I hate Indiana with a passion, and Kurt Cobain probably rolled over in his grave when their band launched into "Smells Like Teensprit," but the Hoosiers do earn some affection by sticking to Ozzy, AC/DC, and being the only one of the seven bands not to play the Bosstones.
Pitt wins easily. But our own personal cheerleading squad is replaced by the loud, obnoxious, ridiculously uninformed Oklahoma State band. First, they move all their chairs back, so they are directly in front of us. Second, they insist on jumping up on every play. Third, they play "Knock on Wood."
Syracuse has scored 2 points in ten minutes. My brackets look ready to shatter; before the game, I argued with Joe that of course they'd go to the Final Four, because next weekend, they'll be all but playing on their homecourt in Albany. "They have to get to next weekend in order for that to happen," Joe says as Oklahoma State scores again.
On a rebound, one Cowboy accidentally elbows his teammate, knocking him to the court. As timeout is called and team officials rush onto the court to assist him, the most obnoxious band member stands up and yells, "Why didn't you call the foul, ref?" We laugh as his friend explains, "Uh, that was our guy who hit him."
Syracuse goes on a mini-run to pull within six by the end of the half. Their mascot turns cartwheels across the court as if the team weren't playing like crap.
The Orangemen go on a run to open the second, and McNamara hits a huge three-pointer to give them the lead. Oklahoma State's band is quiet for the first time all afternoon, and we cheer like crazy.
I have no voice. I've lost it on two teams that are my hometown team's hated conference rivals. As we turn up the stairs, leaving what will probably be the best seats we'll ever have, my nemesis for the past two hours, the Cowboys band, strikes up a final song: "Knock on Wood."
Originally from Boston, Michelle is a writer, editor, instructor, obsessive sports fan, loud talker, quick laugher, new mom, and chances are, she watches more television than you do. Follow her on Twitter at michellevoneuw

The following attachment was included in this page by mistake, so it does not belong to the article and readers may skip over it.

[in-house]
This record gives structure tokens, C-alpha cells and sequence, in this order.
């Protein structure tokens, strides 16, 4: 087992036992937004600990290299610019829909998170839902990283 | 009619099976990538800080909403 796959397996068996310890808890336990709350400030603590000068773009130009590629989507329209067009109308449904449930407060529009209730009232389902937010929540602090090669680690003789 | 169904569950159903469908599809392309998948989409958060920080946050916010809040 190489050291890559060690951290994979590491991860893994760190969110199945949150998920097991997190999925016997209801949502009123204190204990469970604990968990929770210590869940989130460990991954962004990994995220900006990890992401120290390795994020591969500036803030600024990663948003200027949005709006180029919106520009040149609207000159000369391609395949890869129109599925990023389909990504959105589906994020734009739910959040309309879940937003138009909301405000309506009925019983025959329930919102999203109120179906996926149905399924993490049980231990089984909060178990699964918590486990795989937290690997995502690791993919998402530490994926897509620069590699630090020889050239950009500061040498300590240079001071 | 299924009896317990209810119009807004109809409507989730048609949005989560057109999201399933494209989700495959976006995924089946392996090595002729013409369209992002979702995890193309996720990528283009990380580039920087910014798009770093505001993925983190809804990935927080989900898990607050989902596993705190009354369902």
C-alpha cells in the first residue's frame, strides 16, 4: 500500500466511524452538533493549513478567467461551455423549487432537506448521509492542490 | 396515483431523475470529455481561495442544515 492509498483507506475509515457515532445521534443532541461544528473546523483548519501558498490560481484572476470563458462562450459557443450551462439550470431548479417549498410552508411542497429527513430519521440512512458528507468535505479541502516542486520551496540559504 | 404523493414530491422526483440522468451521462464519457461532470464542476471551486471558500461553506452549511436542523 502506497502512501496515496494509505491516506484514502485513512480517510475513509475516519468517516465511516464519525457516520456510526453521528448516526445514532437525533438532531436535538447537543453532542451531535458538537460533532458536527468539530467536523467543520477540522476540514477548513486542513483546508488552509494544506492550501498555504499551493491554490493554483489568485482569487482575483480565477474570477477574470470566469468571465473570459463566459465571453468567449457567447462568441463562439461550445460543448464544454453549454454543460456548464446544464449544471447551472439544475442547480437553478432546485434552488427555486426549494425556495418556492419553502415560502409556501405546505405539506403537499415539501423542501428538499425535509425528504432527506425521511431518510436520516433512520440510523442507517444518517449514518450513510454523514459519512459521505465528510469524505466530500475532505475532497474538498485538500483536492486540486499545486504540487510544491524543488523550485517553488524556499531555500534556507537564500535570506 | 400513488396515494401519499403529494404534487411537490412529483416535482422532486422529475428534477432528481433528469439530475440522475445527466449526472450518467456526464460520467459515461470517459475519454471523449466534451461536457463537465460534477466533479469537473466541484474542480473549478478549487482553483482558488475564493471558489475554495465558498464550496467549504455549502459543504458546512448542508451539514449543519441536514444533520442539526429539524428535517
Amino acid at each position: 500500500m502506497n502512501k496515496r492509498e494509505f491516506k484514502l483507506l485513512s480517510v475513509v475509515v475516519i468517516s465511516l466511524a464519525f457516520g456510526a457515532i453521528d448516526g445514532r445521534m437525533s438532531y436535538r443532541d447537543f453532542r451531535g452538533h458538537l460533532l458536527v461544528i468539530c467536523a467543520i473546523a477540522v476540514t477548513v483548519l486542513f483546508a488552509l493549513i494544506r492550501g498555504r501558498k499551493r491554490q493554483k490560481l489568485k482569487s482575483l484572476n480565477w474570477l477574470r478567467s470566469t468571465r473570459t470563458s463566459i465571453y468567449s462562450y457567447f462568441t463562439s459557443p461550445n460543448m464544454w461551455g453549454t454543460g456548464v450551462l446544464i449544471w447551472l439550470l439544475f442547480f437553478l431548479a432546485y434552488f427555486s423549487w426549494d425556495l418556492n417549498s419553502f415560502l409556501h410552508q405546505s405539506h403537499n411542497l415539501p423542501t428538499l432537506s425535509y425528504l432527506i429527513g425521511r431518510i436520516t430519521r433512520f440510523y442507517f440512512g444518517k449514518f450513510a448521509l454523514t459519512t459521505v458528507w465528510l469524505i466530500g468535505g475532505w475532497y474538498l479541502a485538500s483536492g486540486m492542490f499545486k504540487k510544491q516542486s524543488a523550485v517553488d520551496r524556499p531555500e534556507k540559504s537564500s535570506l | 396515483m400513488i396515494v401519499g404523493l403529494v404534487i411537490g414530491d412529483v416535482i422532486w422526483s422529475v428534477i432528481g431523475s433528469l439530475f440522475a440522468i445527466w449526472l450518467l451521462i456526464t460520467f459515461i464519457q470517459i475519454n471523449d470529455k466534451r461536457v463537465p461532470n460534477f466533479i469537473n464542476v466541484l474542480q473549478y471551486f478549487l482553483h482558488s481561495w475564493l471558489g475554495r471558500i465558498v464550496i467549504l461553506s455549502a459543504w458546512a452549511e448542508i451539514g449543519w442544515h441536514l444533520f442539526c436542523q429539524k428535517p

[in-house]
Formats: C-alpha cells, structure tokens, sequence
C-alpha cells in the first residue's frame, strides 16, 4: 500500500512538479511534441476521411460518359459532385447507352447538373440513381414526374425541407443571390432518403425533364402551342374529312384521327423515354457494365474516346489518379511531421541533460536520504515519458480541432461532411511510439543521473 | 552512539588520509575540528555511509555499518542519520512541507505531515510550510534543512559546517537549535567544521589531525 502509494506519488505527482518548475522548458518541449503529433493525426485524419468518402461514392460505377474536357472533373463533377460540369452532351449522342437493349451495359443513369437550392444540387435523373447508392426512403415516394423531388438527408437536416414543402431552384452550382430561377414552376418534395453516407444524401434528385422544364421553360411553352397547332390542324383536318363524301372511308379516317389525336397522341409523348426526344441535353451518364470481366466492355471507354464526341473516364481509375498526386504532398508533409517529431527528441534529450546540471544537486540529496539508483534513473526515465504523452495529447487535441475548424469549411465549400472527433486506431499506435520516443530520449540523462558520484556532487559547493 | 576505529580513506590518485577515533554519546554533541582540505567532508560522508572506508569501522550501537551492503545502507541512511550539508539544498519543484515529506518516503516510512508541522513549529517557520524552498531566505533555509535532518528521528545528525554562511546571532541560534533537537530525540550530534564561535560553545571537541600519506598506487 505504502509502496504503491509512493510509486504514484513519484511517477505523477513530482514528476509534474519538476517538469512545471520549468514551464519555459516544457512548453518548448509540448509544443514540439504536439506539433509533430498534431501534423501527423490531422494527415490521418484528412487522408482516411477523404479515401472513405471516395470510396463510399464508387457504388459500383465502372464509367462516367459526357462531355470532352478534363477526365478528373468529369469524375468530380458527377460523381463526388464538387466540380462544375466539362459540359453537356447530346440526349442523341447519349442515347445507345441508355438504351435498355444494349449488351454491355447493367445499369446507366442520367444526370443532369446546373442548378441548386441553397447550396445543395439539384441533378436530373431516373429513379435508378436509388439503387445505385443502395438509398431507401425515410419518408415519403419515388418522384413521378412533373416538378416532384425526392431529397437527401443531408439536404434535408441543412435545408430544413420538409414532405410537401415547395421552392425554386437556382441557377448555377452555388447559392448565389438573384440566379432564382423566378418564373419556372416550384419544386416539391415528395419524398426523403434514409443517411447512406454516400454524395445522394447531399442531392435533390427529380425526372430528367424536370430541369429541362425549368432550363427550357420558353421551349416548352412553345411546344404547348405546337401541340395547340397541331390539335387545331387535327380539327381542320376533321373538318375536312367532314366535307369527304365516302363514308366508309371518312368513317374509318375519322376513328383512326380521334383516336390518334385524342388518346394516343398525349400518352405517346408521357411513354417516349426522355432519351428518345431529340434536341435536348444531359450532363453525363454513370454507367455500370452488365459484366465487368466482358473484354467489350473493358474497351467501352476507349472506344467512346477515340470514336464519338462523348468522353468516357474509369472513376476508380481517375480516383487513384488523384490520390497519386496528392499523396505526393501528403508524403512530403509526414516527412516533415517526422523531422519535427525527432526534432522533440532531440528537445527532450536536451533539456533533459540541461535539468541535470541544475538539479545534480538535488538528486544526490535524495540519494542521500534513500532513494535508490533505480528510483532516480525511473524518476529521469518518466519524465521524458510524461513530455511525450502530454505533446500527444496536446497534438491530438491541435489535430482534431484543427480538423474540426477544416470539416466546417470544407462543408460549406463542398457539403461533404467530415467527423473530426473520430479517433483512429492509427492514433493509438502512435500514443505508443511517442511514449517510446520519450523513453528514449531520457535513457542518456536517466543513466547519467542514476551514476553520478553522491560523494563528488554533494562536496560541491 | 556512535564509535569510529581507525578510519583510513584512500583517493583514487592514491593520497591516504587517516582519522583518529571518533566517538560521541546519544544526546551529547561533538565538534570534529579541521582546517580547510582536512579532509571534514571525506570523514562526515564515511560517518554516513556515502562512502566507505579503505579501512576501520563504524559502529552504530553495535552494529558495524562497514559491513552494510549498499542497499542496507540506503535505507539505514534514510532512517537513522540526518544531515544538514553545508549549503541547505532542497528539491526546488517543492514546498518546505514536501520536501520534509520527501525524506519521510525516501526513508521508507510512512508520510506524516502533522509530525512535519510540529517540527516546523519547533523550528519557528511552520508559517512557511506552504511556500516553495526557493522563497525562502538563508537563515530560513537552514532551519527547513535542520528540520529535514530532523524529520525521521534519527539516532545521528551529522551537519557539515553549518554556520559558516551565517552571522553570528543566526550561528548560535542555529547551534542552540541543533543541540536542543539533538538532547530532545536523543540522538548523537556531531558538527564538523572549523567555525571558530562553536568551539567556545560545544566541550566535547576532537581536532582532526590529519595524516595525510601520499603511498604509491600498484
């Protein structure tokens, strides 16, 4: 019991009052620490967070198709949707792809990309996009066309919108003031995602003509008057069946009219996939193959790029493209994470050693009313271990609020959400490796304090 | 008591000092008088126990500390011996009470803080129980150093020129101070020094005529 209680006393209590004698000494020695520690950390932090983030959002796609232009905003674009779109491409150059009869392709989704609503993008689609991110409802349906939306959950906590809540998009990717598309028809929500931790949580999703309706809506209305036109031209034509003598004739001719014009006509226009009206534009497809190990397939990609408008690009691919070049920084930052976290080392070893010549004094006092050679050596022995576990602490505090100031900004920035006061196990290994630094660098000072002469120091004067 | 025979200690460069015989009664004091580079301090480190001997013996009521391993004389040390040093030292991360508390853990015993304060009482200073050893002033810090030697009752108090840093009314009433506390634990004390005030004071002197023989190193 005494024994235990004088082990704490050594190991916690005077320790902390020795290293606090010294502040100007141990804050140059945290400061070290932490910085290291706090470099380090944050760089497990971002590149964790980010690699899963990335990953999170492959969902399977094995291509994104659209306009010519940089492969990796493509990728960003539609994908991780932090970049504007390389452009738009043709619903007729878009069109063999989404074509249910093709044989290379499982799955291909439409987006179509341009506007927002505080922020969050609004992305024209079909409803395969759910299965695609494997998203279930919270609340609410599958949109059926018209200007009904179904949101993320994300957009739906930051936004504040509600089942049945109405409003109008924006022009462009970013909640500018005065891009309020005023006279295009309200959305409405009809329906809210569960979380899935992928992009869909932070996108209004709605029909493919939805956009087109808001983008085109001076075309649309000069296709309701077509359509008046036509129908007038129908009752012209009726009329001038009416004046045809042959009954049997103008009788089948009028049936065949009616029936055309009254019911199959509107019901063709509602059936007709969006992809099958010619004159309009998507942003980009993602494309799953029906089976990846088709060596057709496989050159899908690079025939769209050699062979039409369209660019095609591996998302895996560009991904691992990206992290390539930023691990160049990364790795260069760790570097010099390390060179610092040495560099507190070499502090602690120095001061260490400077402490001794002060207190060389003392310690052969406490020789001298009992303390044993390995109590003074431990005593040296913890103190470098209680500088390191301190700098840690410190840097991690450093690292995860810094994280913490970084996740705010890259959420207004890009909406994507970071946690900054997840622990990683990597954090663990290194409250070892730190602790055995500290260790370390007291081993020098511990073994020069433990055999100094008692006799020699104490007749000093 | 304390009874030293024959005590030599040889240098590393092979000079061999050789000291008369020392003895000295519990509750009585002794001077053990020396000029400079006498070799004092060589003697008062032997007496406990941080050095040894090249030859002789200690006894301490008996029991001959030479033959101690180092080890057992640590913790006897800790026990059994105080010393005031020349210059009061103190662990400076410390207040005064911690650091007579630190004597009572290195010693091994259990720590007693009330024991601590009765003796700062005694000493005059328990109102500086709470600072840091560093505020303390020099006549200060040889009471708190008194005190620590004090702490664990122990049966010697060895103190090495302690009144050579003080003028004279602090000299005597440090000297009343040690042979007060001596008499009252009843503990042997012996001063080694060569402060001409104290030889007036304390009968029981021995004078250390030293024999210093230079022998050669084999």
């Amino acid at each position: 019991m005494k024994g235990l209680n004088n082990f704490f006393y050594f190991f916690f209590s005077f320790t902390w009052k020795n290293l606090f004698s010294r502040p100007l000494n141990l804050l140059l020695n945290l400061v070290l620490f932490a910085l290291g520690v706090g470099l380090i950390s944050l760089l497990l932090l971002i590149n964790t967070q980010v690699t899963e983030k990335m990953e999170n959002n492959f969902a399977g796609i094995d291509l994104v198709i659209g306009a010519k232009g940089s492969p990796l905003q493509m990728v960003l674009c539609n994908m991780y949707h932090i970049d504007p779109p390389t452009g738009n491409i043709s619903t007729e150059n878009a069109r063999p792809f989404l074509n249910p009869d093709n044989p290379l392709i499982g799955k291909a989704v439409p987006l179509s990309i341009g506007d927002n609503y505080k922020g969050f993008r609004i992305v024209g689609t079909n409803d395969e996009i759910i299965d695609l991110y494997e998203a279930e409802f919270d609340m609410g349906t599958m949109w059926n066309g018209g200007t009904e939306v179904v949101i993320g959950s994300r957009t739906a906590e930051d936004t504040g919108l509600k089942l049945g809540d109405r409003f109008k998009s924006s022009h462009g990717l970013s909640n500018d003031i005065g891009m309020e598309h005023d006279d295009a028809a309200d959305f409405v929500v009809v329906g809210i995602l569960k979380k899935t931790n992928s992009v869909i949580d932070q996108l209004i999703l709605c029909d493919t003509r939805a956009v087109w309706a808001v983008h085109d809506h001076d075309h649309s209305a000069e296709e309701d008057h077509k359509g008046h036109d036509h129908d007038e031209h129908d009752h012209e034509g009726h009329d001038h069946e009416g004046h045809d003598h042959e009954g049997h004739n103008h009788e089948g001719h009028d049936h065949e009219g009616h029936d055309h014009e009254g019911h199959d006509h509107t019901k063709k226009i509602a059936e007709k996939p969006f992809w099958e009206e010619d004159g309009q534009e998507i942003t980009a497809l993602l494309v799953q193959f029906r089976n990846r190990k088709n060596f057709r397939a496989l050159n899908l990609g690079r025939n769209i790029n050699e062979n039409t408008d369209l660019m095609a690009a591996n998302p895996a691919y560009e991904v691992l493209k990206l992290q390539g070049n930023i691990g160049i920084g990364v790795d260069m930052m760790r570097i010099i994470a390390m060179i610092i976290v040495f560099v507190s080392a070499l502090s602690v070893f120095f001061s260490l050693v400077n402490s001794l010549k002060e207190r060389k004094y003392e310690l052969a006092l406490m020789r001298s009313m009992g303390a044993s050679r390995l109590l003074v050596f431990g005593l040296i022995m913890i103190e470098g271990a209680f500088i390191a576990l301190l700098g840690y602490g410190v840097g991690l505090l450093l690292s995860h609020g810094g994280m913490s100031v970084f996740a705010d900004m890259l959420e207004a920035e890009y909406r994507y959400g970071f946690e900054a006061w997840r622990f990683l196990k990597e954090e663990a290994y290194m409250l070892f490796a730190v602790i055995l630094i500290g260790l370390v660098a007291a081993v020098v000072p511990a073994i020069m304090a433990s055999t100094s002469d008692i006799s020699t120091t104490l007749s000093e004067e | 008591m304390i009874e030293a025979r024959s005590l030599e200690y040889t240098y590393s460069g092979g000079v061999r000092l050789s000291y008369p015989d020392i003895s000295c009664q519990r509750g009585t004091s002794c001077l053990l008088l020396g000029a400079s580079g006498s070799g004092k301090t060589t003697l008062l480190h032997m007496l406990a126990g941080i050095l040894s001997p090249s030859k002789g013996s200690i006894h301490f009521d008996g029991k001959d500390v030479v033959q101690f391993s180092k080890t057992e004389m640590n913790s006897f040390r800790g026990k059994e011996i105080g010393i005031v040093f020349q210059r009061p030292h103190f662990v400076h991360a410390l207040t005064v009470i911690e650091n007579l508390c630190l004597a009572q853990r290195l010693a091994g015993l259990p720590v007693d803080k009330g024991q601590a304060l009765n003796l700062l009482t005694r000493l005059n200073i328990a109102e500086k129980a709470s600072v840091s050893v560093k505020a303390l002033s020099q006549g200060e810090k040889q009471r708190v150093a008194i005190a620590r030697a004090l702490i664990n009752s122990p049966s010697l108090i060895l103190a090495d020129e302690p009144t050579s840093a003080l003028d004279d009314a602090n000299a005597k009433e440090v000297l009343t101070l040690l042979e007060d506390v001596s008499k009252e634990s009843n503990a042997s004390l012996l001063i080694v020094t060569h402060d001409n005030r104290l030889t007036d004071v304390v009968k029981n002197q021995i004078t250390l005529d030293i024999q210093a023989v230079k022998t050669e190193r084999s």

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4.7.03 @ 12:35p
Hey Michelle, guess what song I've got stuck in my head now?
It sounds like you guys had a lot of fun. Question: why do they dive on their bellies for a defensive drill? When do basketball players ever have to hit the floor except by accident?
4.7.03 @ 12:48p
I remember when I lived in Boise and went to the 1994 first round. Saw an awesome Missou/Indiana game that went right down to the wire. Then the next night was Tyus Edney's famous end-to-end scamper for the winning layup. UCLA went on to win it all that year.
4.7.03 @ 1:12p
4.7.03 @ 1:16p
Awesome, Chelle. So, tonite, Cuse AND Kansas in the big game! How excited are you?!
4.7.03 @ 1:34p
Front row. What an awesome experience!
As much as I generally do not follow organized sports, your adventure here is worth envying.
Poor Jael. Too proper to spill the cursing seed onto discussion panels without a Wetnap.
michelle von euw
4.7.03 @ 2:23p
Sarah, I think the diving on the bellies drill is to practice for going after loose balls. Maybe Joe* will clarify it. It looks really, really funny.
I can't believe 'Cuse is still playing -- it's like the best of both worlds for me, with them against Kansas.
4.8.03 @ 8:46a
Sarah -- I've got "Come Dancin'" by the Kinks in my head, if only because I don't know the tune or the words to "Knock On Wood."
4.8.03 @ 9:29a
You might be a happier person because of that.